People keep asking what I think of David Williams' column.
That's because his column, published recently in the student newspaper of Oregon State University, was inspired by one of mine. Also because his hacked a lot of people off.
My piece dealt with black America's support for singer and accused child pornographer R. Kelly. I argued that black folk reflexively defend those among us who transgress out of a sense of shared identity. An understandable impulse, I said, but often a counterproductive one.
Williams, his language sometimes echoing uncomfortably close to mine, used my observations to make a less nuanced point and reach a far different conclusion. While careful to concede that no group has a monopoly on poor behavior, he said that support for the likes of Kelly demonstrates a "lack of morality" among black people.
For the record: I don't know that I'd call Williams a racist -- or a plagiarist, though he comes near both. He's definitely guilty of cockamamie reasoning and blithe self-righteousness.
Having seen this movie before, you know how it comes out. People demanded his head and off it came. Williams was fired from the paper amid abject apologies.
Given my opinion of his work, you may wonder why I'd have a problem with that. Truth is, I wouldn't if he were 40. But having taught writers his age and, more important, having been a writer his age, I can tell you that cockamamie reasoning and blithe self-righteousness pretty much come with the territory.
So rather than getting fired -- a relatively easy out -- I wish Williams had been required to sit down and discuss what he said with the people he said it about. He might have learned something. As it is, he will probably only learn to feel sorry for himself.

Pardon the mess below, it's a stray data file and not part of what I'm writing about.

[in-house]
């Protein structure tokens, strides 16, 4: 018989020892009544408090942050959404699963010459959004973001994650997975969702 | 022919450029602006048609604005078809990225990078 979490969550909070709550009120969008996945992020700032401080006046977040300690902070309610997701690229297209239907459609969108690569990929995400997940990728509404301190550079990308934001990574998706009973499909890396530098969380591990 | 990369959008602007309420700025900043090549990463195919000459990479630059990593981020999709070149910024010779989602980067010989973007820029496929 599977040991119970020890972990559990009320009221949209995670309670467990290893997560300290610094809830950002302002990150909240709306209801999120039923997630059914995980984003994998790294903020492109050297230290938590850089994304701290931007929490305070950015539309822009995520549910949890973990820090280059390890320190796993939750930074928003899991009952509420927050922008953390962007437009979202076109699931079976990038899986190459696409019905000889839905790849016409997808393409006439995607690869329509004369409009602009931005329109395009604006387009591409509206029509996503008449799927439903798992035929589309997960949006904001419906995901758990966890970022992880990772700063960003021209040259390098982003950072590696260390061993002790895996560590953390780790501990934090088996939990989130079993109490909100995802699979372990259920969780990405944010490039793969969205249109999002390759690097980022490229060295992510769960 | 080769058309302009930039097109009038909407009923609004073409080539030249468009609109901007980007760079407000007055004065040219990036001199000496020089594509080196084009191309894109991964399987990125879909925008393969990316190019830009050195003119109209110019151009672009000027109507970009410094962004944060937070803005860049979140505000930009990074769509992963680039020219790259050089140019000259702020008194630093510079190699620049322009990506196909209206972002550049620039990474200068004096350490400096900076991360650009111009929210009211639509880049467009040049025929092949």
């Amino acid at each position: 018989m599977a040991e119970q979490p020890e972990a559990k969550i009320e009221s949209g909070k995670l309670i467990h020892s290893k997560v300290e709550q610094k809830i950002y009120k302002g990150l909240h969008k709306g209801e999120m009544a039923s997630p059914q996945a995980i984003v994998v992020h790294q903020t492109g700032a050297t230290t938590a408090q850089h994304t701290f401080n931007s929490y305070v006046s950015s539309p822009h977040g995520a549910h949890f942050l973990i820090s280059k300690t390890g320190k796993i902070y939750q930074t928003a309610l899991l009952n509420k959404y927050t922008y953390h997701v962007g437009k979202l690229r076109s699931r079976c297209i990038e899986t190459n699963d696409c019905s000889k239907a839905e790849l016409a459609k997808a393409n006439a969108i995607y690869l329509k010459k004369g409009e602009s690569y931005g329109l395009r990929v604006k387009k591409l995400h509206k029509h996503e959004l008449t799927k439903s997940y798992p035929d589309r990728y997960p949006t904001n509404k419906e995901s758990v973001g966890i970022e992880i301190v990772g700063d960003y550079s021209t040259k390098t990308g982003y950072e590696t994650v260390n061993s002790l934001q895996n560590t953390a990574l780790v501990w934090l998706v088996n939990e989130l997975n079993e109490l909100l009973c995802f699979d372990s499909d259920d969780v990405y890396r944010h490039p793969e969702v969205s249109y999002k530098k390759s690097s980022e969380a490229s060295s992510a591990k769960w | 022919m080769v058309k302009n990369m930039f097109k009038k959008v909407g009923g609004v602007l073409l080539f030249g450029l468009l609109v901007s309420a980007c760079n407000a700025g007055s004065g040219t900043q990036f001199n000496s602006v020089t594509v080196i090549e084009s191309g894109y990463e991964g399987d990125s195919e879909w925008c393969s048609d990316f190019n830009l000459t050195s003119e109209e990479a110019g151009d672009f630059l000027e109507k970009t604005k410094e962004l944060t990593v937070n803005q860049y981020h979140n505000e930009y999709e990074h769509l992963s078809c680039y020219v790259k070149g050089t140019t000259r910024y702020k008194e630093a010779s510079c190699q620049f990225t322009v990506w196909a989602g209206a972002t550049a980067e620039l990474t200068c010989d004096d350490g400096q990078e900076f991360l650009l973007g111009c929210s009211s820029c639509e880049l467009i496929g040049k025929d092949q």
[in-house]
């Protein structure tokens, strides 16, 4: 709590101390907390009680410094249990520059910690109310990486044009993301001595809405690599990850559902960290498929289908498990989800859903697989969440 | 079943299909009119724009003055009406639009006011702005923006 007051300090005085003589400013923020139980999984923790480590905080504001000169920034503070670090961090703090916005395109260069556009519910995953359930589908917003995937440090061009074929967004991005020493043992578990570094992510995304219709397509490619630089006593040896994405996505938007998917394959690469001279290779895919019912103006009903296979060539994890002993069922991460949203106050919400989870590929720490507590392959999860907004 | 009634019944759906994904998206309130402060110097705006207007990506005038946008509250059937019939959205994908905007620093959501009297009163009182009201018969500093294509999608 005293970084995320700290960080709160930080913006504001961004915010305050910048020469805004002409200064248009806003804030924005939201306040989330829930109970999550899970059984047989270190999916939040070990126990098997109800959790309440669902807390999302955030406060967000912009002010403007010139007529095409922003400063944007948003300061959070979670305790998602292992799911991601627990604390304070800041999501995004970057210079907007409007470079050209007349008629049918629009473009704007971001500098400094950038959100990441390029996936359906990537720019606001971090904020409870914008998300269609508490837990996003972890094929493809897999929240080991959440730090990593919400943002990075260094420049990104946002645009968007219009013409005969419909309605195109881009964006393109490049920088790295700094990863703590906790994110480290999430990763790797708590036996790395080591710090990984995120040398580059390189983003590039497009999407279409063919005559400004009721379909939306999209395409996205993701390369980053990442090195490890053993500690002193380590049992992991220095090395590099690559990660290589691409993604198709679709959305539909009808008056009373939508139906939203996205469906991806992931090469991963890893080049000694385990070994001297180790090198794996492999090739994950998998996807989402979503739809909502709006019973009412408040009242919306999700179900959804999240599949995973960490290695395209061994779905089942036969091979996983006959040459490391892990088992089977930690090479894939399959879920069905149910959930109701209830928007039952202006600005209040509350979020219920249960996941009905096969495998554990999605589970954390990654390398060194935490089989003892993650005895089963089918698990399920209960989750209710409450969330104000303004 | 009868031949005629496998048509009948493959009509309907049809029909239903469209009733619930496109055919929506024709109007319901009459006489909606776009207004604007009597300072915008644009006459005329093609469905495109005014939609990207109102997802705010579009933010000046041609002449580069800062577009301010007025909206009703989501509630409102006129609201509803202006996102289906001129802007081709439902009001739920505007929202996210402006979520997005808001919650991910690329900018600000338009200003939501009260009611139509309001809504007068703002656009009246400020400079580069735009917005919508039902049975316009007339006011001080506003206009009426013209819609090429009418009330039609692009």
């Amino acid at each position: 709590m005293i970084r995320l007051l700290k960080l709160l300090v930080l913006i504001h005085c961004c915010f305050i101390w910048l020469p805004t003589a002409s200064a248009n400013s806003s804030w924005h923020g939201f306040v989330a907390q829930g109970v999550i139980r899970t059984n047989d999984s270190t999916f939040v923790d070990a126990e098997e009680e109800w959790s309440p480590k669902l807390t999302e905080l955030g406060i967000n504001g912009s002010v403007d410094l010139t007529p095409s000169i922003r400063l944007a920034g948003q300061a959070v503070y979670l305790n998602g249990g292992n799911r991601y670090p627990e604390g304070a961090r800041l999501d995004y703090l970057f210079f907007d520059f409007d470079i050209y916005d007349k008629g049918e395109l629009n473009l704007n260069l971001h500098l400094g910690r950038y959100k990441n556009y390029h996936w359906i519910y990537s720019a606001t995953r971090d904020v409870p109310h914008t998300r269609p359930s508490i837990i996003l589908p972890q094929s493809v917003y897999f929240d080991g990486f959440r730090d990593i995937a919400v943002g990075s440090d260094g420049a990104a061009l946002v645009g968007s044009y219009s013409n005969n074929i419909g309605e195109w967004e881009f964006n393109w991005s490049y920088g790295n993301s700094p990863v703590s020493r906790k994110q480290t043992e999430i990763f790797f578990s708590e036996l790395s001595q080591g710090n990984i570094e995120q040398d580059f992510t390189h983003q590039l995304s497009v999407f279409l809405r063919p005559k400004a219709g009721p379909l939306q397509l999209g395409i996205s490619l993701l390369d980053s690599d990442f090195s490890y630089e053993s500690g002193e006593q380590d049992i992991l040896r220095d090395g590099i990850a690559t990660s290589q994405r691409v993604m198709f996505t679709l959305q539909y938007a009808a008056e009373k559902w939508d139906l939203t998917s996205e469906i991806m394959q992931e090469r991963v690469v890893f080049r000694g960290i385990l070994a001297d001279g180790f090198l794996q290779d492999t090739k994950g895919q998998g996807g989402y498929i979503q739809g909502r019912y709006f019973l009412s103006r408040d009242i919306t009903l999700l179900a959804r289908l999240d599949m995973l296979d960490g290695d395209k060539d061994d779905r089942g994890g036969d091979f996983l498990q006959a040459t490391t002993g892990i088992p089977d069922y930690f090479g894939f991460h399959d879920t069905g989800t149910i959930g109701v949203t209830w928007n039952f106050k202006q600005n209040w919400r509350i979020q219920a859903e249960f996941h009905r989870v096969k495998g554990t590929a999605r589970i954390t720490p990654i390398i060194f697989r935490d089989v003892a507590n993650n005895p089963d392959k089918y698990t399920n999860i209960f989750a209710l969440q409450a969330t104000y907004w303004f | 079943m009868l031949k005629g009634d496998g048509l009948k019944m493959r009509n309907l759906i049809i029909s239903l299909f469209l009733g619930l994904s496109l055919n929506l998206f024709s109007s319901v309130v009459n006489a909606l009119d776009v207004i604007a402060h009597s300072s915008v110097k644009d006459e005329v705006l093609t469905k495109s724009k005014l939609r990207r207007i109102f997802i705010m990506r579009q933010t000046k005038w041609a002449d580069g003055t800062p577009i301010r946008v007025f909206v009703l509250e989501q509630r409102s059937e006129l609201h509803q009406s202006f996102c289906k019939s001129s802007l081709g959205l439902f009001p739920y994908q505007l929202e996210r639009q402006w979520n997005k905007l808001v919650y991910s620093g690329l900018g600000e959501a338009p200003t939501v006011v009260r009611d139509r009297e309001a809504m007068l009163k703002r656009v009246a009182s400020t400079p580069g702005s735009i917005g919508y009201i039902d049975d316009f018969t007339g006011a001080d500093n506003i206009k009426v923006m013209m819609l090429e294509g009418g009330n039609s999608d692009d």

Unfortunately, when it comes to race, we draw no distinction between ignorance and animus. And so, we often miss the chance to make a constructive difference.
Let me tell you a story. Soon after I won Joe Pulitzer's prize, I received a congratulatory e-mail that praised me lavishly. It closed by calling me a credit to my race.
Which is, of course, on the black Top 10 list of patronizing insults. So my instinct was to fire off a reply that would have left a crater where that reader had been.
But given that the tone of the missive had otherwise been so unambiguous in its acclaim, I decided to take another tack. Instead of getting out my flamethrower, I replied with an observation that surely the race the reader had in mind was human.
Long story short, there followed several earnest apologies. The insult had indeed not risen from malice, but ignorance -- which is not a character flaw, but a simple lack of knowledge. That means it can be cured by information. And most people are willing to accept information, provided it's offered in a way that doesn't make them feel 6 inches tall.
Granted, there are white people who will resent under any circumstances the notion that where race is concerned, they have things to learn. Similarly, there are blacks who will resent the notion that they have an obligation to teach.
To the first, I would only note that racism flourishes in the darkness of closed minds.
And to the latter, I would say this:
If we don't teach, who will?
No, black America is not materially diminished because a David Williams gets his feelings hurt. But multiply him by a thousand. Or imagine him at 40, another white cop, judge or corporate executive going around with something stupid stuck in his head.
So we're talking about enlightened self-interest here.
Though they often walk hand in hand, racism and ignorance are separate things. And maybe, if we confront the one early enough, we won't have to confront the other at all.
Leonard Pitts Jr., winner of the 2004 Pulitzer Prize for commentary, is a columnist for the Miami Herald.